WW2010
University of Illinois

WW2010
 
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Online Guides
 
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> meteorology
 
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Meteorology
 
  introduction
 
  air masses, fronts
 
  clouds, precipitation
 
  el nino
 
  forces, winds
 
  hurricanes
 
  hydrologic cycle
 
  light, optics
 
  midlatitude cyclones
 
  severe storms
 
> weather forecasting

Weather Forecasting
 
  introduction
 
  methods
 
  surface features
 
> temperatures
 
  precipitation

Temperatures
 
  cloud cover
 
  highs and lows
 
  temp advection
 
  snow cover
 
> wind

User Interface
 
  graphics
> text

NOTE: We've guessed that you're not using a client that supports colored tables and have tried to compensate. Low graphics mode looks much better on clients that do... we recommend switching to Netscape 3.0 or Microsoft Internet Explorer.
.
Effects of Wind
on forecasted temperatures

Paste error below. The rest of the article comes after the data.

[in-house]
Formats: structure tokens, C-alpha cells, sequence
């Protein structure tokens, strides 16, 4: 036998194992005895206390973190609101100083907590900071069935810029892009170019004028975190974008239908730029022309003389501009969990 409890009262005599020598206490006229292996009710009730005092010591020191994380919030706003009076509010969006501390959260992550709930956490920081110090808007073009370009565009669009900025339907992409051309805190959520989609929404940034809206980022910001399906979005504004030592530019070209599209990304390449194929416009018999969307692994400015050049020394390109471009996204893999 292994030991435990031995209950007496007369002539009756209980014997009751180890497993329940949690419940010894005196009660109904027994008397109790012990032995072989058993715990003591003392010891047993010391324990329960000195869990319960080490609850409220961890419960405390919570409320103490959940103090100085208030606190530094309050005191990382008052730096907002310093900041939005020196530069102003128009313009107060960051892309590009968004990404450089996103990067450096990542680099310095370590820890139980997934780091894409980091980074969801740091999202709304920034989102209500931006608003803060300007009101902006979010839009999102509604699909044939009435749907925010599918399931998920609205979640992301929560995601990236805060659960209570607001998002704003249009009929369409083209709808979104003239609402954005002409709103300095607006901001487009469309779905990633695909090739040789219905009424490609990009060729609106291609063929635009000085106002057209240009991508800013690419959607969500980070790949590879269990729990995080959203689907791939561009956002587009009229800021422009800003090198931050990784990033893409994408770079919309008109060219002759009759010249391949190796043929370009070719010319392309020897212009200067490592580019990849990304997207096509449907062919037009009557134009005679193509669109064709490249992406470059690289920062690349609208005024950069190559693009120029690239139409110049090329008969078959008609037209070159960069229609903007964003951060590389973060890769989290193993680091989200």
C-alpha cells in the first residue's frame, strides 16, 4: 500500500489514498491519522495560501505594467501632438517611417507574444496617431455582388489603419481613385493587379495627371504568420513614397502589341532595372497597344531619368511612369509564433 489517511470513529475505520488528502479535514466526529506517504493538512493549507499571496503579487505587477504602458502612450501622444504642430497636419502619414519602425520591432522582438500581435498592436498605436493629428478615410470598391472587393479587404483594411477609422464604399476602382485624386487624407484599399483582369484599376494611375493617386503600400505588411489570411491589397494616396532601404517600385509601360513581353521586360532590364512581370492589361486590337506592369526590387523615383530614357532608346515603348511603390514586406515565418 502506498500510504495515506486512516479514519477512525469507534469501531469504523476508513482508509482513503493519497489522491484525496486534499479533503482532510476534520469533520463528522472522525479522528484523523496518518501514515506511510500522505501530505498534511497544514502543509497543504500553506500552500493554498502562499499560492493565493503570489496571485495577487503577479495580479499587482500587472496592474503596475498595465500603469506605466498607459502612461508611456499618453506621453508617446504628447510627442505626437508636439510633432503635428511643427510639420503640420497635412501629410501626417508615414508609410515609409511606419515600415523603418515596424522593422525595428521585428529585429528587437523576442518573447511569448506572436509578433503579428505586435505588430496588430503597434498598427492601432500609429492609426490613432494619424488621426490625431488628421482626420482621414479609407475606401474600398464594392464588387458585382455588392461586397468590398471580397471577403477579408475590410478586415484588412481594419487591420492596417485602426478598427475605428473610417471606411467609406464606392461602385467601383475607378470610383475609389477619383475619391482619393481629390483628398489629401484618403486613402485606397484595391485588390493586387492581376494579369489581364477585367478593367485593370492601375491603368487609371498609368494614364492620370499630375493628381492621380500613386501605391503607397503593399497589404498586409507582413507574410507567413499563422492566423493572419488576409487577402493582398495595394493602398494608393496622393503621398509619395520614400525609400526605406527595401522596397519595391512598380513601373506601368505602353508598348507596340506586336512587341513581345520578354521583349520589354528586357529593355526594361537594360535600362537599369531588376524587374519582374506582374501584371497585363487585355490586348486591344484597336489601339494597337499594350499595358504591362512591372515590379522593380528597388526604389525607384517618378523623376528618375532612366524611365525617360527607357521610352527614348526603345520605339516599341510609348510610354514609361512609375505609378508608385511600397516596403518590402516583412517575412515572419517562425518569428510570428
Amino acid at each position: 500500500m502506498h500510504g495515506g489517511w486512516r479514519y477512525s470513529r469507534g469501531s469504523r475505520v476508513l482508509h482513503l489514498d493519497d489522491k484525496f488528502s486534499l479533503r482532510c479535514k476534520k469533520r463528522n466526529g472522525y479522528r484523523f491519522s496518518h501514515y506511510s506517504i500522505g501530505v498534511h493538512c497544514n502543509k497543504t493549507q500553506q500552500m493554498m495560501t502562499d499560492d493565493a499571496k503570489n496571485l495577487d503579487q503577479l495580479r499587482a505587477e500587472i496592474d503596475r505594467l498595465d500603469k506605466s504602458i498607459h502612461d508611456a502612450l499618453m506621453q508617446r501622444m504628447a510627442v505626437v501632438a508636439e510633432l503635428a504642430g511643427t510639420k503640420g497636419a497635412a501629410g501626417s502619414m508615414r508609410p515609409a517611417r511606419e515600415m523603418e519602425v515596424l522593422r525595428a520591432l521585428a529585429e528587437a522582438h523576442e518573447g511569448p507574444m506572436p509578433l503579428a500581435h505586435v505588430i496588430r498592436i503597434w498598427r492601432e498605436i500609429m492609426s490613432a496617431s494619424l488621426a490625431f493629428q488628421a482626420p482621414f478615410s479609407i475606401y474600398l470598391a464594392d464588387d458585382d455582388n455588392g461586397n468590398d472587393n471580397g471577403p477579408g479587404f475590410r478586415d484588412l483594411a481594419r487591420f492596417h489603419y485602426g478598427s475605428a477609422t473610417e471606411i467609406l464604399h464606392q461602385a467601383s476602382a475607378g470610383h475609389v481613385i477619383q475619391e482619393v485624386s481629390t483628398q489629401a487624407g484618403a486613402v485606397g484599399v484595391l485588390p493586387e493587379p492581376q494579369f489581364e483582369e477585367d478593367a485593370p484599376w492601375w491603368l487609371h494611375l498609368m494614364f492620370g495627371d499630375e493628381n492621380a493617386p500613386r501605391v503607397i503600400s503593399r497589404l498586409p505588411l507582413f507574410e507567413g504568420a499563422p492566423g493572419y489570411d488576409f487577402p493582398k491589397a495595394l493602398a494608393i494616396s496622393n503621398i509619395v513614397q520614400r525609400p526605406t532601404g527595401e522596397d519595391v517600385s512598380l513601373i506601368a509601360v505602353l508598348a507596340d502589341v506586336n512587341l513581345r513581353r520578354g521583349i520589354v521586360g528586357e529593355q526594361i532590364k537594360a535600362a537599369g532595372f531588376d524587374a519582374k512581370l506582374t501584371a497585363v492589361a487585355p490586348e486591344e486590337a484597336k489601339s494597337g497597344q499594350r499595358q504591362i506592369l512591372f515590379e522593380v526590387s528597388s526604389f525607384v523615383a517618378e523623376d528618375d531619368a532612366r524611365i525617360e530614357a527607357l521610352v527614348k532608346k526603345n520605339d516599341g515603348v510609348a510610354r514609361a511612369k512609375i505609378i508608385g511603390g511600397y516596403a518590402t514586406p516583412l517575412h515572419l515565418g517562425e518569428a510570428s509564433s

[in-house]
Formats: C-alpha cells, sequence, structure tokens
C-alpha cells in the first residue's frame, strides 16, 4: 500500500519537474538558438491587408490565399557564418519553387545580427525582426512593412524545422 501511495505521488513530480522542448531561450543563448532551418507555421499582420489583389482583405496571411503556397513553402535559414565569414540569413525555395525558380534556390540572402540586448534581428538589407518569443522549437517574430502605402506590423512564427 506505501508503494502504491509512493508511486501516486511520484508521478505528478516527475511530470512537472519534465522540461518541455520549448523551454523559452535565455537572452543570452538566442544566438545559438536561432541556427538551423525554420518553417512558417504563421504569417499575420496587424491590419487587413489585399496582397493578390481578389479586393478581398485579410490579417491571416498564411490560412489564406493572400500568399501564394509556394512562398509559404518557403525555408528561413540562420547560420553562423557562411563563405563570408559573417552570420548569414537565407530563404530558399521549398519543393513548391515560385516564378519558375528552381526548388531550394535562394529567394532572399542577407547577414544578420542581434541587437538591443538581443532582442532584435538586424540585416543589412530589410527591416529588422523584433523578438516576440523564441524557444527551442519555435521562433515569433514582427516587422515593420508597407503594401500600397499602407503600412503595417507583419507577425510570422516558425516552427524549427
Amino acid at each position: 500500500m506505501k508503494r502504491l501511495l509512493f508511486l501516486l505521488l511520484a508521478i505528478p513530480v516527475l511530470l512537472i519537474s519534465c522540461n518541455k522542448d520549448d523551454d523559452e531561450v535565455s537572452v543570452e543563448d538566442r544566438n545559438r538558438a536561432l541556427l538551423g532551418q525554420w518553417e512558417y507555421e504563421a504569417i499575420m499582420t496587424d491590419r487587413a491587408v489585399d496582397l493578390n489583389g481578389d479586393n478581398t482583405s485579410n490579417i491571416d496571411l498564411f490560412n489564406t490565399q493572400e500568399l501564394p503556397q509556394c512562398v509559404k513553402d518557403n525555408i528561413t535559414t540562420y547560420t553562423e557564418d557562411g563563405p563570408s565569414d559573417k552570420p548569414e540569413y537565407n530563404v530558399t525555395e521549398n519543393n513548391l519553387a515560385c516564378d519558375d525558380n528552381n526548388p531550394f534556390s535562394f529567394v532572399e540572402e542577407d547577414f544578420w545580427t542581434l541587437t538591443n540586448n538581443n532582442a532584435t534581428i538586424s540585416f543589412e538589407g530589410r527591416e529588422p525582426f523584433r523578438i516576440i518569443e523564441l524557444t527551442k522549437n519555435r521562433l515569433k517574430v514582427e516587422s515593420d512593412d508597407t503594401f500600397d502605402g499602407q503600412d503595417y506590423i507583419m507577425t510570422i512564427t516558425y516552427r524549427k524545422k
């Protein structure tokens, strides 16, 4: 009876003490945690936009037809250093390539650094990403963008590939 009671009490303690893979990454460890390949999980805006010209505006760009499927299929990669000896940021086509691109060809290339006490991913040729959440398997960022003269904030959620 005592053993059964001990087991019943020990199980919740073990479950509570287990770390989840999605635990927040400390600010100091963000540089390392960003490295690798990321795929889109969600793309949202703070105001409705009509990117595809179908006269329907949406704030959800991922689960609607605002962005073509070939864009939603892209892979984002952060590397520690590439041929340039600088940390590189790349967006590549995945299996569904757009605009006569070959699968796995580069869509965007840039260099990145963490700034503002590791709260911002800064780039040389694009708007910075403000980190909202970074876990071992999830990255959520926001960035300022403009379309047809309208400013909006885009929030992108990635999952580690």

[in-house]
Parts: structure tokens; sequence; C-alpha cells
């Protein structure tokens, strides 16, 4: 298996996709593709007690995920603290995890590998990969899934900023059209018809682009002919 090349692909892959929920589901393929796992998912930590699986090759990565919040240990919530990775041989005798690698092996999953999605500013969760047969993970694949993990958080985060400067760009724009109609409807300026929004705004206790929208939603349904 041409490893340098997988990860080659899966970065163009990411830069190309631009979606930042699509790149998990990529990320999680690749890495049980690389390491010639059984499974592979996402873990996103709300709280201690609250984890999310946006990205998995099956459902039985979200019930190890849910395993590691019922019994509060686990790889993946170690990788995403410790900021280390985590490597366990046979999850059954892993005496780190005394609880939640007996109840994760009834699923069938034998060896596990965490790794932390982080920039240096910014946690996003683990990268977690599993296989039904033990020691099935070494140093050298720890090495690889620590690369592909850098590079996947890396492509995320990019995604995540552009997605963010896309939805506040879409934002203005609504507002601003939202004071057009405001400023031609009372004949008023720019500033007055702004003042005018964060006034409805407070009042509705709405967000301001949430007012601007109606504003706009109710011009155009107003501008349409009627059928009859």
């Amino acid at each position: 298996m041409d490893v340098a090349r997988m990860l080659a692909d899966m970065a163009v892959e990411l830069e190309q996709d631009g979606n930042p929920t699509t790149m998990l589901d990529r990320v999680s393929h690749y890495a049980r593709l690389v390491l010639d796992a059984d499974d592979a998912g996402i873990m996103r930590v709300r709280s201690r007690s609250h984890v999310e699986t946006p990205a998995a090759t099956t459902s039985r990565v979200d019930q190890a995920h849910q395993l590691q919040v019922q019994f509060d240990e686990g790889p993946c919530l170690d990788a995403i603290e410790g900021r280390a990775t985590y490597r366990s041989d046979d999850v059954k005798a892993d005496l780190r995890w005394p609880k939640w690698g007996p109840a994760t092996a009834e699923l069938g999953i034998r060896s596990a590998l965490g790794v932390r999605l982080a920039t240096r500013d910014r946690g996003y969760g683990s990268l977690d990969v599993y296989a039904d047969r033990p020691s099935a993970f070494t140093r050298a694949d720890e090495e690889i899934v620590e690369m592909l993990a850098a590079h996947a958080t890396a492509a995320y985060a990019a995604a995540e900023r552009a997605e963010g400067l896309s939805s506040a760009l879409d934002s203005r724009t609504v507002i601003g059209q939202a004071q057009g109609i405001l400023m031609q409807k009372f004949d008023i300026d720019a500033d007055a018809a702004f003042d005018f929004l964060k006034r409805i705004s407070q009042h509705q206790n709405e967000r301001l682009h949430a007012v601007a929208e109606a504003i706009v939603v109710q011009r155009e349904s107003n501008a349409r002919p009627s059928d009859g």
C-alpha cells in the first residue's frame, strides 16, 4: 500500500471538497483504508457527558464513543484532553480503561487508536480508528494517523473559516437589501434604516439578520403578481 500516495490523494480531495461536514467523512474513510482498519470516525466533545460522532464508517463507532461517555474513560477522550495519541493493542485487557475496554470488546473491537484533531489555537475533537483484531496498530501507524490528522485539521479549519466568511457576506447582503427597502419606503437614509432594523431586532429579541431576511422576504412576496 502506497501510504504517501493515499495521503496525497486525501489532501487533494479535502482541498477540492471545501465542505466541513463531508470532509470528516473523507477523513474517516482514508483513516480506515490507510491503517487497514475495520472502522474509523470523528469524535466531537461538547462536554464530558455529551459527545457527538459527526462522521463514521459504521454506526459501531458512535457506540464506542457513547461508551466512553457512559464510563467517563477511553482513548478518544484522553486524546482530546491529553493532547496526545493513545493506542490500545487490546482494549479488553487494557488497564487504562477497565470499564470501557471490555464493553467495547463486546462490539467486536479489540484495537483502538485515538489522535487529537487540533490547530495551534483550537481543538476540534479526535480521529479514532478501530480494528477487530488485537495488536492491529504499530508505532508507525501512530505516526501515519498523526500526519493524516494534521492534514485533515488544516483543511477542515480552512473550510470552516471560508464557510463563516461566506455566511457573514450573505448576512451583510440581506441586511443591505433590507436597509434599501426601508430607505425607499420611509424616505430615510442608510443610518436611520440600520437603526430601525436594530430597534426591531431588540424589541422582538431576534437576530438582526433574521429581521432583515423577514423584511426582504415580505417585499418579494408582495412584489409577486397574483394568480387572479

At night, the earth's surface cools by radiating heat off to space. The strongest cooling takes place right near the surface while temperatures at roughly 3000 feet are actually warmer than those at the surface. On a windy night, some of the warmer air aloft is mixed down towards the surface. This occurs because the winds are faster aloft than at the surface.

To visualize this, place one hand over the other about six inches apart. The bottom hand represents the air near the surface and the top hand represents the warmer wind higher up. Move the bottom hand slowly and the upper hand faster (to indicate the faster winds aloft). The faster air above and slower air below causes the air to overturn or spin (as in the picture below). This overturning motion is how warmer air from above is transported downward on windy nights.


Forecast Tip:
On a calm night, the maximum surface cooling can take place. But on a windy night, some warmer air is mixed downward to the surface, which prevents the temperatures from droping as quickly as they would on a clear night. Therefore, forecast slightly warmer temperatures for a windy night than for a calm night.



snow cover
Terms for using data resources. CD-ROM available.
Credits and Acknowledgments for WW2010.
Department of Atmospheric Sciences (DAS) at
the University of Illinois at Urbana-Champaign.

Precipitation